Mexican authorities must undertake a swift and credible investigation into the attack on reporter Edgar Leyva Mendoza, determine whether he was targeted for his work, and guarantee his safety, the Committee to Protect Journalists said.
On February 3, in Ocotlán, in the southern Mexican state of Oaxaca, two unidentified men in a car pulled up to a plot of land where Leyva, his sister, and his aunt were working, and asked for the journalist; when his aunt and sister approached the vehicle, the men opened fire, according to Leyva, who spoke to CPJ in a phone interview, and news reports.
The journalist’s sister, Rosa Isela Leyva, and his aunt, Bernarda Ramírez, were killed in the attack, but he escaped unharmed, Leyva said. Leyva told CPJ he believed the men were trying to kill him; he said he did not know whether he was targeted for his journalism or due to a dispute over some land in the area.
Leyva gave witness testimony to the Oaxaca state prosecutor’s office on February 5 and is now in hiding, he told CPJ. On the day of the attack, that office wrote on Twitter that it was investigating the murders of two women in Ocotlán.
“The attempted assassination of Mexican journalist Edgar Leyva Mendoza, and the killing of two of his family members, occurred in a climate rife with fear, violence, and impunity,” said Jan-Albert Hootsen, CPJ’s Mexico representative. “Mexican authorities must immediately do everything in their power to identify and arrest those responsible for the attack on Leyva and his family and determine whether he was targeted for his work as a journalist.”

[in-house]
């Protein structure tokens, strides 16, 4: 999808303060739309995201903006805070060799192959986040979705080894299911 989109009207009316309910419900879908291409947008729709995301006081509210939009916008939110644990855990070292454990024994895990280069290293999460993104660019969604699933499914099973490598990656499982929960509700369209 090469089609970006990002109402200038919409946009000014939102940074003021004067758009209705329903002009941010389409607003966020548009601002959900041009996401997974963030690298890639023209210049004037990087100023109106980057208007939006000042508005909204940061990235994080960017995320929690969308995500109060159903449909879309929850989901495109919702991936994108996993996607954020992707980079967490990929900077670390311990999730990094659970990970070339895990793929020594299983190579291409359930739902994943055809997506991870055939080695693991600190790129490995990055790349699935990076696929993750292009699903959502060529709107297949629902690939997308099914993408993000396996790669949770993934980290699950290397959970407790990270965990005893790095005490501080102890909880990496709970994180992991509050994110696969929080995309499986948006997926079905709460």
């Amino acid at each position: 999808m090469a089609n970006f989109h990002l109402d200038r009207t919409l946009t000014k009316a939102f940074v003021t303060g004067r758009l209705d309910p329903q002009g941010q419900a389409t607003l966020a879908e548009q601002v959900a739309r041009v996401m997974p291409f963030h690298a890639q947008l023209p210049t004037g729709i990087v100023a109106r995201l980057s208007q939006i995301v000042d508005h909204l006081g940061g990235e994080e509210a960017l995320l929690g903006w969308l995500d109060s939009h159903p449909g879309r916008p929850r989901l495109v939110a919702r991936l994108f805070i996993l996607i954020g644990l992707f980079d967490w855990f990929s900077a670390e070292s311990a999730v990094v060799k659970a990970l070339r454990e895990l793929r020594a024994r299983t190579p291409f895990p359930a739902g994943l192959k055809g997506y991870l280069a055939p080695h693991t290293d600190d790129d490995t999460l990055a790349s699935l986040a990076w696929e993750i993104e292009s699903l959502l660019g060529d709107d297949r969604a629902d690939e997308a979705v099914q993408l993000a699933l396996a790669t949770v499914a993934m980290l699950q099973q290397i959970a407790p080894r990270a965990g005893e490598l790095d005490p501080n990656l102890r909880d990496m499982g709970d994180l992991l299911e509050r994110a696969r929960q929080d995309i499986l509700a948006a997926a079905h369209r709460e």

CPJ repeatedly called the state prosecutor’s office for comment, but no one answered.
Leyva is the director of the news website Urbano 24 Horas, which he co-founded six years ago, and which publishes on its website and Facebook page, where it has about 40,000 followers. The outlet covers regional politics in Oaxaca, as well as alleged corruption and abuse of power by authorities.
In late January, Urbano 24 Horas published an article, written under the byline “Staff,” covering allegations of corruption within the Oaxaca state public safety secretariat. Leyva told CPJ that he had received threats from unidentified people because of that article; he did not specify the exact nature of the threats.
Leyva said he is in touch with the Federal Mechanism for the Protection of Human Rights Defenders and Journalists, which operates under the auspices of the federal Secretariat of the Interior and provides protective measures to journalists at risk. He told CPJ he is waiting to be incorporated in a protection scheme.
An official with the mechanism confirmed to CPJ that Leyva is in the process of being incorporated in a protection program but was unable to provide specifics. The official asked CPJ to remain anonymous, as they were not authorized to speak on the matter.
Mexico is the deadliest country in the Western Hemisphere for journalists. Last year, at least five reporters were killed in direct relation to their work, according to CPJ research.